Fed’s Barkin: Interest rates need to get ‘tight’

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Richmond Federal Reserve Chairman Thomas Barkin said on Friday he wanted to raise interest rates further to keep inflation under control and would watch U.S. economic data to decide the size of a hike. rates to support at the next Fed meeting in September.

“I’d like to see a period of sustained inflation under control, and until we do, I think we’ll just have to move rates into restrictive territory,” Barkin told CNBC.

While this week’s data showing inflation did not pick up in July was “welcome,” Barkin said, he would like to see inflation hit the Fed’s 2% target for “a while.” before stopping the rate hikes.

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“There’s still more to come to get into restrictive territory,” he said.

The Fed has raised its key rate sharply in recent months, notably with two consecutive increases of 75 basis points in June and July which took the Fed’s target rate range to 2.25%-2.5%. Investors currently expect the Fed to downgrade to a half-point hike at its meeting next month, although futures market bets reflect around a 45% chance of a third straight move of 75 basis points.

Noting there will be more inflation and jobs data by then, Barkin said he’ll “make up his mind when we get closer” and wants to see “real” borrowing costs – c ie the cost of money after subtracting measures of inflation and inflation expectations — move above zero.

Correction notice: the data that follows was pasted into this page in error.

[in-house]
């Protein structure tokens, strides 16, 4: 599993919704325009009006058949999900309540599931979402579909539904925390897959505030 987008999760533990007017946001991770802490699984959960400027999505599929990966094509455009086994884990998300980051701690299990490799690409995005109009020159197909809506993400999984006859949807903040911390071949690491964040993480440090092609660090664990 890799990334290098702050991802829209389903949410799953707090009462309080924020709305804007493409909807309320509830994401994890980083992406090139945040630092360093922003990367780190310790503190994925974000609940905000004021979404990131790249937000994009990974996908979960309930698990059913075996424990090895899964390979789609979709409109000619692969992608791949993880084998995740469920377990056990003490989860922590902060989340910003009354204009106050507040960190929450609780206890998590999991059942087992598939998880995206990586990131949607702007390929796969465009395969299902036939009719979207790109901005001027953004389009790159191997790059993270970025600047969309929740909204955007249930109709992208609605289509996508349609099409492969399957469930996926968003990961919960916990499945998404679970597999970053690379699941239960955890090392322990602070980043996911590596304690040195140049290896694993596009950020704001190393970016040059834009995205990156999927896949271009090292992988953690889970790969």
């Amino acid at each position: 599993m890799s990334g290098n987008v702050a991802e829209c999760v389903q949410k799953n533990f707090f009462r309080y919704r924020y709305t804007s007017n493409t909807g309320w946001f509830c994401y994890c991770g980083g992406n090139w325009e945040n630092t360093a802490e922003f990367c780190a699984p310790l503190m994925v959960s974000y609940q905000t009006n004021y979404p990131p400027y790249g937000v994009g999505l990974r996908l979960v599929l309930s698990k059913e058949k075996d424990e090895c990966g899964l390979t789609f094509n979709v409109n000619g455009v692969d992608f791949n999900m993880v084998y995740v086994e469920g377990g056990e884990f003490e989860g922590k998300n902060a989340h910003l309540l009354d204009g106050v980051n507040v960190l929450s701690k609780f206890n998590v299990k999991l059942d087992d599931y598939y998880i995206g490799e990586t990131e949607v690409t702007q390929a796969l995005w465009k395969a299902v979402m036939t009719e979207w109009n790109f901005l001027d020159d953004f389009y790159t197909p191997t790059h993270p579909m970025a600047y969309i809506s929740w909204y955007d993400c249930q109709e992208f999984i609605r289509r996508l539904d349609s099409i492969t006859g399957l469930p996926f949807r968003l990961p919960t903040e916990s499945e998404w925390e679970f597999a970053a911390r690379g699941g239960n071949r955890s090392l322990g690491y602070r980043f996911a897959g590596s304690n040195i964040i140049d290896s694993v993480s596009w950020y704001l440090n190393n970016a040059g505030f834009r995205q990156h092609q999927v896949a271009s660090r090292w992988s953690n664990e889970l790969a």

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A University of Michigan survey released on Friday showed that one-year inflation expectations fell this month to a six-month low of 5.0% from 5.2%, while the outlook for Five-year inflation survey rose slightly to 3.0% from 2.9%.

“I think we’re on the verge of moving real rates into positive territory across the curve, we need to keep it there,” Barkin said. “And we have to follow through on some of the expectations that exist in terms of the tariff trajectory in order to maintain it.”

So far, the economy is resilient to Fed rate hikes and is fundamentally sound, he said, adding that the jobless rate will likely rise as monetary policy tightens. (Reporting by Ann Saphir; Editing by Mark Porter and Toby Chopra)



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